Video laryngoscopy of the upper airway was performed two days after initial burn injury. The images obtained demonstrated laryngeal edema and inflammation near the epiglottis. The dot identifies the epiglottis and the asterix identifies the area of moderate thermal burns. Imaging also demonstrated adequate patency of airway and ruled out the need for intubation at that time.
Physical exam was initially significant for swelling isolated to the right sided cheek and upper lip. There was no edema to lower lip, uvular swelling, or swelling to the submandibular space. She was speaking full sentences and did not endorse any voice changes. Initial vital signs were as follows: BP 125/77, HR 74, RR 16, and oxygen saturation of 100% on room air. Approximately 40 minutes later, after 125 mg solumedrol intravenous (IV) and 50mg diphenhydramine by mouth, swelling had spread to the entire upper lip and the patient reported spreading to her jaw (Photo 1). Although no jaw or submandibular edema was appreciated on physical exam, a flexible fiberoptic laryngoscope was used to evaluate the patient’s airways given worsening symptoms. Viscous lidocaine was applied intranasally five minutes prior to the procedure. The patient was positioned in a seated position on the stretcher. A flexible fiberoptic laryngoscope was then inserted through the nares and advanced slowly. Laryngoscopy showed diffuse edema of the epiglottis, arytenoids, and ventricular folds (see photos 2-4). Vital signs and respiratory status remained stable both during and after the procedure.
By the end of this training session, learners will be able to: 1) locate the abscess, 2) perform needle aspiration, and 3) develop dexterity in maneuvering instruments in the small three-dimensional confines of the oral cavity without causing injury to local structures.
At the time of presentation to the ED, laboratory results were significant for leukocytosis to 11.8 x 109 white blood cells/L and a partial pressure of carbon dioxide of 52 mmHg on venous blood gas. Computed tomography (CT) of the soft tissue of the neck with contrast showed edematous swelling of the epiglottis and aryepiglottic fold with internal foci of gas (blue arrow) and partial effacement of the laryngopharyngeal airway and scattered cervical lymph nodes bilaterally (Figure 1). Findings were consistent with epiglottitis containing nonspecific air. Additionally, the pathognomonic “thumbprint sign” (yellow arrow) was found on lateral x-ray of the neck (Figure 2). The CT findings as shown in figure 3 illustrate lateral view of the swelling of the epiglottis, gas, and blockage of the airway.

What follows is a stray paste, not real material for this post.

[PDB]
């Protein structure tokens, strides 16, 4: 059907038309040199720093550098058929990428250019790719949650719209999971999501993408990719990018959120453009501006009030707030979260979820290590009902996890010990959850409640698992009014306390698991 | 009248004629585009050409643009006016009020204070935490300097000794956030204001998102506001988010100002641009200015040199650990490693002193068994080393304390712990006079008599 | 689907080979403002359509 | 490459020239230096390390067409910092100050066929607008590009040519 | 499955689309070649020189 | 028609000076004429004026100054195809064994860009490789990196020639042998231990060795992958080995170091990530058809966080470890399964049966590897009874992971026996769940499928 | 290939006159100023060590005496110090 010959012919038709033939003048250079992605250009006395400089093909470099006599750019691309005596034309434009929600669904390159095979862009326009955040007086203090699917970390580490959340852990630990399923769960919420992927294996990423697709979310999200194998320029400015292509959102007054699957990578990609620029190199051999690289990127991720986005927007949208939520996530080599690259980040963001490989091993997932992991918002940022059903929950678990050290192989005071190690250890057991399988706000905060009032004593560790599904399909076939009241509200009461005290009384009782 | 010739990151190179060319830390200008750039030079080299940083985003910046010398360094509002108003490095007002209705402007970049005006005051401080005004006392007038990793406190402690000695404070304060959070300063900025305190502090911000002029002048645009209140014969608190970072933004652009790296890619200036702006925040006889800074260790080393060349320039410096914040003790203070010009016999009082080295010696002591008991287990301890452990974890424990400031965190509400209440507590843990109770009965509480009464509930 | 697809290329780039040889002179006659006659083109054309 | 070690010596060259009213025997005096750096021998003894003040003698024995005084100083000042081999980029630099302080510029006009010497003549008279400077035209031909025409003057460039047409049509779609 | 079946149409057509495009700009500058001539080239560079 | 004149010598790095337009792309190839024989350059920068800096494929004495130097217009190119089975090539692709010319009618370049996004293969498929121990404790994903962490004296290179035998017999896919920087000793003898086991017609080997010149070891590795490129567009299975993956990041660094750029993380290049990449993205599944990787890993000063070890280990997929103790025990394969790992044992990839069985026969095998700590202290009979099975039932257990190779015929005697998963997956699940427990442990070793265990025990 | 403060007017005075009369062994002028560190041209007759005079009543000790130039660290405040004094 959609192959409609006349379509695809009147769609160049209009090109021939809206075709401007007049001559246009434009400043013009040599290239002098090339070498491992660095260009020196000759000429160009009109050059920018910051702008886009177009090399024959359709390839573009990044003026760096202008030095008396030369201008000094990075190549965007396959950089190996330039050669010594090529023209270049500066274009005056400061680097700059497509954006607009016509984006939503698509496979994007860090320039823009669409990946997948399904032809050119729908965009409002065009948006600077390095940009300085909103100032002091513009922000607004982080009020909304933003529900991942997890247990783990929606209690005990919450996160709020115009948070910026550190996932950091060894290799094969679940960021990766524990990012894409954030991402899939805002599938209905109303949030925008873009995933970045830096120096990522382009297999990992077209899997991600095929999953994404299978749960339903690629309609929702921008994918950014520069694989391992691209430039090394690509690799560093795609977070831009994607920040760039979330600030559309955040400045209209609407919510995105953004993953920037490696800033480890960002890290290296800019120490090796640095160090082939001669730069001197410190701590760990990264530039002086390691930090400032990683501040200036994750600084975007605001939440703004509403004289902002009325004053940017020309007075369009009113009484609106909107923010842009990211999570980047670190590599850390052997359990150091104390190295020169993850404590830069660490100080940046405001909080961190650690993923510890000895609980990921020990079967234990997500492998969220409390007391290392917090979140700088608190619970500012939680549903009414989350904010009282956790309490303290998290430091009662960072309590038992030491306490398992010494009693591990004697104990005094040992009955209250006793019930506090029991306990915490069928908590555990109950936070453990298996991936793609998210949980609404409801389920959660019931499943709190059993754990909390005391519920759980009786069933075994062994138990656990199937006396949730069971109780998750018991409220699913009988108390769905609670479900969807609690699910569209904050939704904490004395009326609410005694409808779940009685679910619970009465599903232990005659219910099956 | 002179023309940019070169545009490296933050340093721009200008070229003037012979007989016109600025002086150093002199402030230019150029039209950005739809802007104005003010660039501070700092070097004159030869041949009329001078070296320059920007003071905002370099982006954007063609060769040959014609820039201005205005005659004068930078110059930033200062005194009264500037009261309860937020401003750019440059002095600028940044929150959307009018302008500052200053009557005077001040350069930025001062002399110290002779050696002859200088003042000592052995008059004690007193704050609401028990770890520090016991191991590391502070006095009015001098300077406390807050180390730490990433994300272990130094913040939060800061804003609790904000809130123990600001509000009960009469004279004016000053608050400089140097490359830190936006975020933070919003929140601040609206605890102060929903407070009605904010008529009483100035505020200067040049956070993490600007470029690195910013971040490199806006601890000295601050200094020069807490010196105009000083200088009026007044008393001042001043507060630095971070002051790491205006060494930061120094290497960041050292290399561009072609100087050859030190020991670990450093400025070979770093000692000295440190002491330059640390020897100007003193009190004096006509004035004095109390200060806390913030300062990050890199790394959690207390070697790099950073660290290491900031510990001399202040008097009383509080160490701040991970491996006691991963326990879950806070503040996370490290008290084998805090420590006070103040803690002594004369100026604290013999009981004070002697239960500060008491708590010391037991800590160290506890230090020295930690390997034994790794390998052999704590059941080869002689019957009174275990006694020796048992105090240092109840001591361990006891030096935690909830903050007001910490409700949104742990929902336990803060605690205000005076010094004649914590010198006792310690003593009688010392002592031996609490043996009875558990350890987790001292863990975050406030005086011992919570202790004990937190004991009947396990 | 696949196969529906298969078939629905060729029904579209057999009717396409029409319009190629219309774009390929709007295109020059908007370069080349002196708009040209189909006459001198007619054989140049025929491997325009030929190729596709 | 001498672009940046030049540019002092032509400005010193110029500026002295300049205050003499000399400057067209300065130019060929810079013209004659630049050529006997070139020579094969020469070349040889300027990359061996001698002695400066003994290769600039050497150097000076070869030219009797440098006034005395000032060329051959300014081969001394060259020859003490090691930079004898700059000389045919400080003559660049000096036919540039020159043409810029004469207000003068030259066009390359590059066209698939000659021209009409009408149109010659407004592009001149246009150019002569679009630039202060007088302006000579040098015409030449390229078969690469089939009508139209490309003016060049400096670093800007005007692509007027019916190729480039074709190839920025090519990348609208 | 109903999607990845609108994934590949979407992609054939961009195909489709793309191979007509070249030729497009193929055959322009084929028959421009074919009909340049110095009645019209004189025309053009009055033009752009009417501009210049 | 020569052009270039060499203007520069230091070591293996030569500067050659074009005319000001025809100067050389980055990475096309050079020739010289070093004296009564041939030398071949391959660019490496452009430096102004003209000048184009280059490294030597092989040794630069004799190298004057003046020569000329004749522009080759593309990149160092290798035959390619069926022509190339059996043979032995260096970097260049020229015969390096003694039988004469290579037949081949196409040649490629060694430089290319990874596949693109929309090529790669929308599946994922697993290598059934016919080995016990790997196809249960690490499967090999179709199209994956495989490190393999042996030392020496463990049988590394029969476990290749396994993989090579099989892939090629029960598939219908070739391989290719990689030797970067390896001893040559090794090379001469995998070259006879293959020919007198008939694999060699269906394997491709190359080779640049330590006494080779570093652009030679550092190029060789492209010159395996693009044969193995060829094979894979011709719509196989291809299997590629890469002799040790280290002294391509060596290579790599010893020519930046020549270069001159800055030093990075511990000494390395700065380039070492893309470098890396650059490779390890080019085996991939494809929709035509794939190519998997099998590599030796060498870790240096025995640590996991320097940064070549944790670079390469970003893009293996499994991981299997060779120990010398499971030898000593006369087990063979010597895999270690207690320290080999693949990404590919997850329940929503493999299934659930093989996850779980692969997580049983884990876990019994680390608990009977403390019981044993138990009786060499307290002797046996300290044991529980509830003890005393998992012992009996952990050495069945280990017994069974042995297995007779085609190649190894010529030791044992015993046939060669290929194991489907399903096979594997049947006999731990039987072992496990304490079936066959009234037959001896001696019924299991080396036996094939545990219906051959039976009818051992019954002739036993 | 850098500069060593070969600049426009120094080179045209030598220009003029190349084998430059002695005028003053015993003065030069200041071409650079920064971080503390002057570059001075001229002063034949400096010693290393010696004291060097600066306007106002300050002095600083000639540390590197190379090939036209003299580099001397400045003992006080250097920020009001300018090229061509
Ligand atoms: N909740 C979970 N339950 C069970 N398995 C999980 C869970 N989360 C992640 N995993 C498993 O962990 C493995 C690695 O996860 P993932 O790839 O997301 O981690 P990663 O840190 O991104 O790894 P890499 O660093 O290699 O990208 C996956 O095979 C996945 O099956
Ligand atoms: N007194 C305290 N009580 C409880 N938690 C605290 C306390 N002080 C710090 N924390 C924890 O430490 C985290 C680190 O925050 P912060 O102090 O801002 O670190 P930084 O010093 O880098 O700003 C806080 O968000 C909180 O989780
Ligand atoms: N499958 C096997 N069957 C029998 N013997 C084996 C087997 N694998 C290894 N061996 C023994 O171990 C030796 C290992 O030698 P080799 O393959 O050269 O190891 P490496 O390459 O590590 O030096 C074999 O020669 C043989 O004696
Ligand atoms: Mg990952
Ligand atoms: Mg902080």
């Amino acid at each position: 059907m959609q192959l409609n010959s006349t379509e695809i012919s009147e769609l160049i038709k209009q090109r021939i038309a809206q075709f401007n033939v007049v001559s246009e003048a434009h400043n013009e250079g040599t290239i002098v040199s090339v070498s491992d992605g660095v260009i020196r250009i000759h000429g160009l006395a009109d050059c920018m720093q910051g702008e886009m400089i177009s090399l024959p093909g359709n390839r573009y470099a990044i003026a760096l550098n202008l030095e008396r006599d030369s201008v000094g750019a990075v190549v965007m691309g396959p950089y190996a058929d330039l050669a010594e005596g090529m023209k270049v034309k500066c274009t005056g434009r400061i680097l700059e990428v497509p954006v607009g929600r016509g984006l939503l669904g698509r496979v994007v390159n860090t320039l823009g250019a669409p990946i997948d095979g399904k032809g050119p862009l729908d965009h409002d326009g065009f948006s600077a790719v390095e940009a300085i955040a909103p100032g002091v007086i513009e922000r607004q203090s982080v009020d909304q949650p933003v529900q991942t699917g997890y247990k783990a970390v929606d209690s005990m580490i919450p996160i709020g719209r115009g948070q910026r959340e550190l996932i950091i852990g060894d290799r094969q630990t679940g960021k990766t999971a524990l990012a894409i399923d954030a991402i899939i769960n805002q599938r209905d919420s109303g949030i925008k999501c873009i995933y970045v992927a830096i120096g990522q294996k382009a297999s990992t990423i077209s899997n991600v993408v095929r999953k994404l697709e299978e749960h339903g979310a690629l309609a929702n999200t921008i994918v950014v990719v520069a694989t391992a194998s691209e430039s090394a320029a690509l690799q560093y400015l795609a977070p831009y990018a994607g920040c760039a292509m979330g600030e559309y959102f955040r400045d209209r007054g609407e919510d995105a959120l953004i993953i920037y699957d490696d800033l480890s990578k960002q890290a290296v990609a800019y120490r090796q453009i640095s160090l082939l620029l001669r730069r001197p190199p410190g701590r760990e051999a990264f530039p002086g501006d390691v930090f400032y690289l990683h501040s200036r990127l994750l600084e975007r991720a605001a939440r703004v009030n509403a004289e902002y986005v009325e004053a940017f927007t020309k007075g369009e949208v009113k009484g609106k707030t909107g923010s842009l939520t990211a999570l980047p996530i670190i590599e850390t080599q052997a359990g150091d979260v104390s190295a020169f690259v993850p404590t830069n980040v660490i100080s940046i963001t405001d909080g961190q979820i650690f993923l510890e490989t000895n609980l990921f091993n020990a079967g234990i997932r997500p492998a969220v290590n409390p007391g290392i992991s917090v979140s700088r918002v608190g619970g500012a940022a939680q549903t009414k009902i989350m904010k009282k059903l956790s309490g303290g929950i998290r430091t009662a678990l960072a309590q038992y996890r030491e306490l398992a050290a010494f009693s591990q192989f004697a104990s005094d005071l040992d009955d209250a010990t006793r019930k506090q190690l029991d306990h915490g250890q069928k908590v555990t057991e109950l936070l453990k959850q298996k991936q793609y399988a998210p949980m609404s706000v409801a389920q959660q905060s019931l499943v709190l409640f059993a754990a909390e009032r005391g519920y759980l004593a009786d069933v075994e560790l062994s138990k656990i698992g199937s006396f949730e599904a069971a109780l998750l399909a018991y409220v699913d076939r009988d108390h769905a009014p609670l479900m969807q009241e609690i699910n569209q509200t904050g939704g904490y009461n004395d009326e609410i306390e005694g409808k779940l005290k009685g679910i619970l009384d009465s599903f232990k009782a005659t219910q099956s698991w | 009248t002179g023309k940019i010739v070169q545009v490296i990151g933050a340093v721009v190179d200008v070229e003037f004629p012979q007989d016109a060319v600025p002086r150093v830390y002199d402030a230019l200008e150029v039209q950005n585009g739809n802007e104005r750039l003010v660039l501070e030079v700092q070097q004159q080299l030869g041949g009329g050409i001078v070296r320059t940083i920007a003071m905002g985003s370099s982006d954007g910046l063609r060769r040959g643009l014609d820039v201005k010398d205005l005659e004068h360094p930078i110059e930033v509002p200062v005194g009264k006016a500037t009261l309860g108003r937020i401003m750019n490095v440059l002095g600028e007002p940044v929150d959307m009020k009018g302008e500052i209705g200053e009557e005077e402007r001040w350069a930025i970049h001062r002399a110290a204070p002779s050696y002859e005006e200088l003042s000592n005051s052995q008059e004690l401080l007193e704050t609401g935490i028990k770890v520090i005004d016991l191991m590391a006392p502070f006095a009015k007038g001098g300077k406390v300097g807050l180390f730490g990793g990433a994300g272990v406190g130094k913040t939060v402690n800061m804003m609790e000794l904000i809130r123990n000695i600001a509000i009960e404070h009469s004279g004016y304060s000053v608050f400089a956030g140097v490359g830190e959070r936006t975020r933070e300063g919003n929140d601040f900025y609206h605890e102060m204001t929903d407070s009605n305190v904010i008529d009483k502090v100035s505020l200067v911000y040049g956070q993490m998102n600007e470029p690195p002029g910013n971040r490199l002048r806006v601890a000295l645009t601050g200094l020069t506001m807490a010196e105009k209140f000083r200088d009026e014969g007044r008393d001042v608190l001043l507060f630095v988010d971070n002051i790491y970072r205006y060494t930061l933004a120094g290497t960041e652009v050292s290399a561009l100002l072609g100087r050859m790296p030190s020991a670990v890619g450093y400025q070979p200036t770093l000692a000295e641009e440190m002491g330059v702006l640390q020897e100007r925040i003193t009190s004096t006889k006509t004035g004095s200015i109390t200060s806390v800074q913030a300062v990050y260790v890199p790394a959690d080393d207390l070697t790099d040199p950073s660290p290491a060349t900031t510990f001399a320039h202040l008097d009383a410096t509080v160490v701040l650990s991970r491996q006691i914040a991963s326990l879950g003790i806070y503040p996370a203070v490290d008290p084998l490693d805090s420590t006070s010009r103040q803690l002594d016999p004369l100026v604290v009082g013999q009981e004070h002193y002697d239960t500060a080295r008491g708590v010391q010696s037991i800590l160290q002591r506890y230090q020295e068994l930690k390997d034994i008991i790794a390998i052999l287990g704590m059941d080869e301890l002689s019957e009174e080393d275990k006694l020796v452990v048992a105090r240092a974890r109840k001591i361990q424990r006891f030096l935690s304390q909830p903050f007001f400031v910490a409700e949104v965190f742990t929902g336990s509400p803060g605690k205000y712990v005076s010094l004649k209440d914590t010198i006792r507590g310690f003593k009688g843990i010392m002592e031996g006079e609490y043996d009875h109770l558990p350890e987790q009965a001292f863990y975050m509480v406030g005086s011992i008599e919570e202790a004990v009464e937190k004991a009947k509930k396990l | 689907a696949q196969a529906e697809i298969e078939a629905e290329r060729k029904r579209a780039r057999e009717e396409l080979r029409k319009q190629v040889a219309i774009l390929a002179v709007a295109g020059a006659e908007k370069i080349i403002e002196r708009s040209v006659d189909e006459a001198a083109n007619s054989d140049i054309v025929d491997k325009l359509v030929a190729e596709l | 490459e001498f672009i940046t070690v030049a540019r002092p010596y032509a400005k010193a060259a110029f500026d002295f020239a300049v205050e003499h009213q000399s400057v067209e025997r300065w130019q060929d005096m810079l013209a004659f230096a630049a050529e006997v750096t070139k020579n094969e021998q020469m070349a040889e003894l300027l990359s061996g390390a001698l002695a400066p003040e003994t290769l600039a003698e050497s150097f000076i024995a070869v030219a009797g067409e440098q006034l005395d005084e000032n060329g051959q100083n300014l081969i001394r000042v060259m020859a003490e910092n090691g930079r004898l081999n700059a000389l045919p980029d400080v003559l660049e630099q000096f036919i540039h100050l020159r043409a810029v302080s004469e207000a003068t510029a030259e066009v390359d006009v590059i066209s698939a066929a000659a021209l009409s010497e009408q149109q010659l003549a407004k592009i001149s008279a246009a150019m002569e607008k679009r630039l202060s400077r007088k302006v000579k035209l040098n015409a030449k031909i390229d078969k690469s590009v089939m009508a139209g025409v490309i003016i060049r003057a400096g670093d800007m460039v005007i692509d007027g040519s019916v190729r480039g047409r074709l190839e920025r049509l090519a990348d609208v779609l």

By the end of this educational session, learners should be able to: 1) describe and identify relevant anatomy for supra-orbital, infra-orbital, mental, and inferior alveolar nerves and 2) successfully demonstrate supra-orbital, infra-orbital, mental, and inferior alveolar nerve blocks using a partial task trainer.
On physical examination, there was erythema, swelling, warmth, and general exquisite tenderness of the superior aspect of the left pinna (the outer ear) but excluding the ear canal, lobe, tragus, and crus. There was no facial involvement. There was no fluctuance about the ear and no drainage of fluid. The preauricular lymph nodes were enlarged and tender, but the anterior cervical lymph nodes were not tender. There was no mastoid tenderness, protrusion of the ear, or interruption of the postauricular crease.
By the end of this instructional session learners should be able to: 1) identify and discuss the indications, contraindications, and complications associated with peritonsillar abscesses, 2) properly identify and measure a PTA through ultrasound, and 3) competently perform ultrasound-guided peritonsillar abscess drainage on a simulator and remove fluid.
On arrival, radiographs of the neck soft tissues were obtained, which showed a markedly enlarged epiglottic shadow (red arrow) concerning for epiglottitis. A computed tomography scan of the neck soft tissues with contrast was then obtained which revealed edematous mucosal thickening of the oropharynx (blue arrow) and supraglottic larynx (green arrow) including the epiglottis (purple arrow) concerning for acute infectious pharyngitis and supraglottic laryngitis with severe narrowing of the supraglottic laryngeal lumen, as well as associated extensive inflammation and edema of the superficial and deep left neck spaces. The patient’s white blood cell count was elevated to 25.7x109/L with 87% neutrophils. Her rapid strep test was positive. Otolaryngology was consulted and performed a bedside flexible laryngoscopy which showed significant edema of the epiglottis (orange arrow), vocal cords (white arrow), and arytenoids (black arrow), left greater than right. Based on the findings and concern for impending respiratory failure, the patient received an awake fiberoptic intubation by anesthesia at the bedside.
Physical exam showed marked left palpebral subcutaneous crepitus, as well as bulbar and palpebral conjunctival bulging. Visual acuity was normal with intact extraocular movements, and normal pupillary exam. Computed tomography (CT) imaging of the face was obtained and revealed multiple displaced fractures involving the left orbital floor and zygomatic arch associated with moderate periorbital and postseptal extraconal gas, resulting in orbital proptosis.